Emergency workers scan qr codes to quickly access healthinformation – Other Series

QR codes are being used for more than just advertisements in MarinCounty, California. There, paramedics hope the stickers could helpsave lives in emergency situations. Lifesquare, a Silicon Valley start-up, has partnered with twoemergency response agencies in Marin County to run a year-longpilot program. Lifesquare wants residents to input personalinformation about their medications into its website, then placecorresponding QR code stickers where emergency responders can scanthem with an iPhone.

The secure link from the sticker will thenprovide paramedics and firefighters with information they needduring a medical response call. Lifesquare said its first task will be to get people to sign up onthe site because of privacy concerns. “The way that we look at is that people already put theirinformation into their driver’s license, that’s owned by thegovernment, people put their information into credit card company’sand that’s owned by private corporations,” said Ryan Chamberlain,director of public outreach at Lifesquare. “Here you own it, youput it into your own profile and nobody else touches it.” Here’s a video of Lifesquare promoting the QR code stickers inMarin County: iframe width=”500″ height=”281″src=”embed/2VLQ6OTBeGQ?rel=0″frameborder=”0″ allowfullscreen /iframe Residents can sign themselves up by picking up Lifesquare stickersat a CVS pharmacy.

Ideally, Marin County emergency medicalresponders could then respond to a call about someone feeling sick,scan a QR code on the patient’s bike helmet, for example, and learnwhether or not the patient has a drug allergy or what medicationsthey are taking. “It could benefit so many folks,” said Mike Giannini, Marin CountyFire Department EMS Battalion Chief. “The consumer for the piece ofmind, us for information at the scene, it’s just a time-savingpiece and beyond that it could do so much for health care at a muchlarger, grander scale if physicians embrace it.” Giannini said Lifesquare would improve on the idea he helpedchampion in Marin County about seven years ago, when the departmentstarted promoting “Vials of L.I.F.E,” which were tubes people couldplace in their refrigerator with a list of medications they takeinside. Paramedics in the county already know to checkrefrigerators for this information, but still must enter it byhand, then later enter the same information into a computer. CAT Turbocharger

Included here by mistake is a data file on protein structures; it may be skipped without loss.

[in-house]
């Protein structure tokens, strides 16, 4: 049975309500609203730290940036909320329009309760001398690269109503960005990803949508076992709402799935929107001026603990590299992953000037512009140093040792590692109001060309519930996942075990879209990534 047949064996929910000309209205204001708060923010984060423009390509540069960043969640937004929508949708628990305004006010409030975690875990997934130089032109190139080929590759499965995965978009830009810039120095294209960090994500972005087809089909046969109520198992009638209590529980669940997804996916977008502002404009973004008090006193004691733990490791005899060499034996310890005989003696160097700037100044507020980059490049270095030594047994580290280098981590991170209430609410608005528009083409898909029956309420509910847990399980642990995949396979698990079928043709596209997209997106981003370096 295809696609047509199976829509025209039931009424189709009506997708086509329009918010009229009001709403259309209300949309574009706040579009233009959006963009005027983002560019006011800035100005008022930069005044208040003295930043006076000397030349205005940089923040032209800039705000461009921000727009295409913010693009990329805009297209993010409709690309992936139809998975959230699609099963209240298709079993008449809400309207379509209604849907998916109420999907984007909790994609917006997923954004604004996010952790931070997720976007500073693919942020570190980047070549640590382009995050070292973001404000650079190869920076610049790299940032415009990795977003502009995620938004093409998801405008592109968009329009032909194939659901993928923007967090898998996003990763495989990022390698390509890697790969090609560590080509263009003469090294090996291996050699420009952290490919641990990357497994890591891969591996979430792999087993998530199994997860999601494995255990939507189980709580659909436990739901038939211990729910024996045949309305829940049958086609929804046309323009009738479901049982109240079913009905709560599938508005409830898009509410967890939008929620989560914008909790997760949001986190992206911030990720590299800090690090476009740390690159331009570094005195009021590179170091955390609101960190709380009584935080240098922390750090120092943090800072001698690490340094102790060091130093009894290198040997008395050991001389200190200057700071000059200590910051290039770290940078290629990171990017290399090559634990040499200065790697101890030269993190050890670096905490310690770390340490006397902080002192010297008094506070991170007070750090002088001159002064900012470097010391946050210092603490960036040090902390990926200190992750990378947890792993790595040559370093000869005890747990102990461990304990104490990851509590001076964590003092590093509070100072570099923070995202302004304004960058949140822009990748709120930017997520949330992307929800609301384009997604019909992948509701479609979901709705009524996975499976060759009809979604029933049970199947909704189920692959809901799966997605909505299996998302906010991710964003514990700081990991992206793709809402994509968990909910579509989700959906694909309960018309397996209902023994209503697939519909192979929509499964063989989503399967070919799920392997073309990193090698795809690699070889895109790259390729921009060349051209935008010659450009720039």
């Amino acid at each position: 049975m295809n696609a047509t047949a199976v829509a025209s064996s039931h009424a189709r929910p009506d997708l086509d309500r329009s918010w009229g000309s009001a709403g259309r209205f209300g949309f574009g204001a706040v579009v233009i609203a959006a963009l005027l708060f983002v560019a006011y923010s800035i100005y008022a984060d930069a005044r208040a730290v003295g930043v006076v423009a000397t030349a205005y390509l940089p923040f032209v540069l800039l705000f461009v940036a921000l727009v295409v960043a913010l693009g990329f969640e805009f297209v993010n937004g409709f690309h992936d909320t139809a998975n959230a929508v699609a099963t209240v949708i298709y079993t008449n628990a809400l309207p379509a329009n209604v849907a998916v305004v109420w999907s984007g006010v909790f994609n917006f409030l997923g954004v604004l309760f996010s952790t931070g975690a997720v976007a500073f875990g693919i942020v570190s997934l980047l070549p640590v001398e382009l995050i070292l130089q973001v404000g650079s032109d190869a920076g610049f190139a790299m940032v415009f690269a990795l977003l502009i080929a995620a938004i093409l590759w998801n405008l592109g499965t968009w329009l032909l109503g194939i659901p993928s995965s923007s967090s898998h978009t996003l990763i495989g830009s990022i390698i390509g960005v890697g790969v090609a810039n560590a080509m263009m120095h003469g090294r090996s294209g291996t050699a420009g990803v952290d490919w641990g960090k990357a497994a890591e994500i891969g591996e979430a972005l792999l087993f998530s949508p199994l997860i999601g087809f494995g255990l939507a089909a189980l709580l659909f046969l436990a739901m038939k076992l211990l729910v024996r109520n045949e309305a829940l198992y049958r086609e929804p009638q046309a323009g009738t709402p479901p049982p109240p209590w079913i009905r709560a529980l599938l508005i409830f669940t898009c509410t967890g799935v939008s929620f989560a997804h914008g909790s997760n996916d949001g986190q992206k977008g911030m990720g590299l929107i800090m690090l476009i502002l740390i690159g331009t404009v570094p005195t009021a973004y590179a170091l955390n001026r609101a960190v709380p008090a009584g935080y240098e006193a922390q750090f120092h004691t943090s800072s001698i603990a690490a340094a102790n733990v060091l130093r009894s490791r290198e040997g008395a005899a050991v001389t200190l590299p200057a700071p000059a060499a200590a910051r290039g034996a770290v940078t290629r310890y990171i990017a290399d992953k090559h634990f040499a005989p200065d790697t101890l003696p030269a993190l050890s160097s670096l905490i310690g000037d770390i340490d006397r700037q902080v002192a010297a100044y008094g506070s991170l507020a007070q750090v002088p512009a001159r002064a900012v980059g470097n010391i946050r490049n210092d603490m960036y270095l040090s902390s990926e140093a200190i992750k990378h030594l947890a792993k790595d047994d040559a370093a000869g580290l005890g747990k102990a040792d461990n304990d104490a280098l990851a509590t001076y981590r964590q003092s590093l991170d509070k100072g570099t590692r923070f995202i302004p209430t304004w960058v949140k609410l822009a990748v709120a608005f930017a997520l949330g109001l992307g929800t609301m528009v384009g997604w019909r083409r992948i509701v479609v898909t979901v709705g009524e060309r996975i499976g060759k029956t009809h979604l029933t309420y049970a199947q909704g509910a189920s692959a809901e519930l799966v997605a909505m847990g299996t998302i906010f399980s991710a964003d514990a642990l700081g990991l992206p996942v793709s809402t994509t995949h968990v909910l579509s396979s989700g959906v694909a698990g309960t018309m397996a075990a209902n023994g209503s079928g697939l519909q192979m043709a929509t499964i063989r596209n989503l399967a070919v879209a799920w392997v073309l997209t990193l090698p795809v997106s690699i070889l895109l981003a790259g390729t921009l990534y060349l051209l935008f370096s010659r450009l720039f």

He believes Lifesquare will take the Vial of L.I.F.E. concept intothe digital age. And besides, he said, people are not always homewhen they need an ambulance. Emergency medical workers in Marin County will access theinformation with the roughly 50 iPhones Lifesquare bought for thecounty. Other Series

Lifesquare said other counties in the Bay area are interested inthe concept, as well as a few others, but it is focusing onpromoting the Marin County pilot right now. To augment the digital information Lifesquare can capture, Gianninisaid the county plans to purchase a new electronic patient carerecord that is being designed to work with Lifesquare’s software.That way, information gathered from stickers at patient’s homeswould not need to be re-entered. “It will improve our operations from a time standpoint, making usthat much more available for the next call,” Giannini said. The electronic system should be in place by the end of 2012. Kerry Davis is a multimedia journalist for IDG News Service. China Mercedes Benz Turbo Kits

Emailher at kerry_davis@idg.com or find her on Twitter at mskerryd.

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